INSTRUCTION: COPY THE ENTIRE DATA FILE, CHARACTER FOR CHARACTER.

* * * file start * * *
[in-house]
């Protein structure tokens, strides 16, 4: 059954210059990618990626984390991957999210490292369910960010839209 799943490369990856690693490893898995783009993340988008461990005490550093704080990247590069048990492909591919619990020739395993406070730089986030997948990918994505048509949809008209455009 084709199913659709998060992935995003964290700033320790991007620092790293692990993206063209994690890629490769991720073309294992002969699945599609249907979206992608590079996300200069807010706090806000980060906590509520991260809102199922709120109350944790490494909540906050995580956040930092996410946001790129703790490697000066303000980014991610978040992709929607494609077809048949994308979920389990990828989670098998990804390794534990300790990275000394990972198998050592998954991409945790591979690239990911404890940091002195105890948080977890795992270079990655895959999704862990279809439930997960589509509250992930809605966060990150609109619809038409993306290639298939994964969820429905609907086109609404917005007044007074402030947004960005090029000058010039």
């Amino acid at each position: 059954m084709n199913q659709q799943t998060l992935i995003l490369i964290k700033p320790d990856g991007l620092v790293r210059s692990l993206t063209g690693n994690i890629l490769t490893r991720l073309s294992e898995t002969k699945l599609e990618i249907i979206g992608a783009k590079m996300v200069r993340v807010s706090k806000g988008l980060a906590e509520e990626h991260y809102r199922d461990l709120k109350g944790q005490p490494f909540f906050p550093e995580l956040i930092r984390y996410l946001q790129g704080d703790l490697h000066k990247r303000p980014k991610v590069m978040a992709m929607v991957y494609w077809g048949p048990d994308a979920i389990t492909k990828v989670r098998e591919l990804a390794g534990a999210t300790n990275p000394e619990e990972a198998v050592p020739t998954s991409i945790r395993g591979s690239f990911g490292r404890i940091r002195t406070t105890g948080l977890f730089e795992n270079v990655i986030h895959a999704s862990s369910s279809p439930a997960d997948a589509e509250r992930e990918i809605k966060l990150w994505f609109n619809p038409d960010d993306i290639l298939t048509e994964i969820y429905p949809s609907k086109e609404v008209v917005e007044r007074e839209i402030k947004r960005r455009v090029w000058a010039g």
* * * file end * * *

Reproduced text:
[in-house]
């Protein structure tokens, strides 16, 4: 059954210059990618990626984390991957999210490292369910960010839209 799943490369990856690693490893898995783009993340988008461990005490550093704080990247590069048990492909591919619990020739395993406070730089986030997948990918994505048509949809008209455009 084709199913659709998060992935995003964290700033320790991007620092790293692990993206063209994690890629490769991720073309294992002969699945599609249907979206992608590079996300200069807010706090806000980060906590509520991260809102199922709120109350944790490494909540906050995580956040930092996410946001790129703790490697000066303000980014991610978040992709929607494609077809048949994308979920389990990828989670098998990804390794534990300790990275000394990972198998050592998954991409945790591979690239990911404890940091002195105890948080977890795992270079990655895959999704862990279809439930997960589509509250992930809605966060990150609109619809038409993306290639298939994964969820429905609907086109609404917005007044007074402030947004960005090029000058010039």
């Amino acid at each position: 059954m084709n199913q659709q799943t998060l992935i995003l490369i964290k700033p320790d990856g991007l620092v790293r210059s692990l993206t063209g690693n994690i890629l490769t490893r991720l073309s294992e898995t002969k699945l599609e990618i249907i979206g992608a783009k590079m996300v200069r993340v807010s706090k806000g988008l980060a906590e509520e990626h991260y809102r199922d461990l709120k109350g944790q005490p490494f909540f906050p550093e995580l956040i930092r984390y996410l946001q790129g704080d703790l490697h000066k990247r303000p980014k991610v590069m978040a992709m929607v991957y494609w077809g048949p048990d994308a979920i389990t492909k990828v989670r098998e591919l990804a390794g534990a999210t300790n990275p000394e619990e990972a198998v050592p020739t998954s991409i945790r395993g591979s690239f990911g490292r404890i940091r002195t406070t105890g948080l977890f730089e795992n270079v990655i986030h895959a999704s862990s369910s279809p439930a997960d997948a589509e509250r992930e990918i809605k966060l990150w994505f609109n619809p038409d960010d993306i290639l298939t048509e994964i969820y429905p949809s609907k086109e609404v008209v917005e007044r007074e839209i402030k947004r960005r455009v090029w000058a010039g």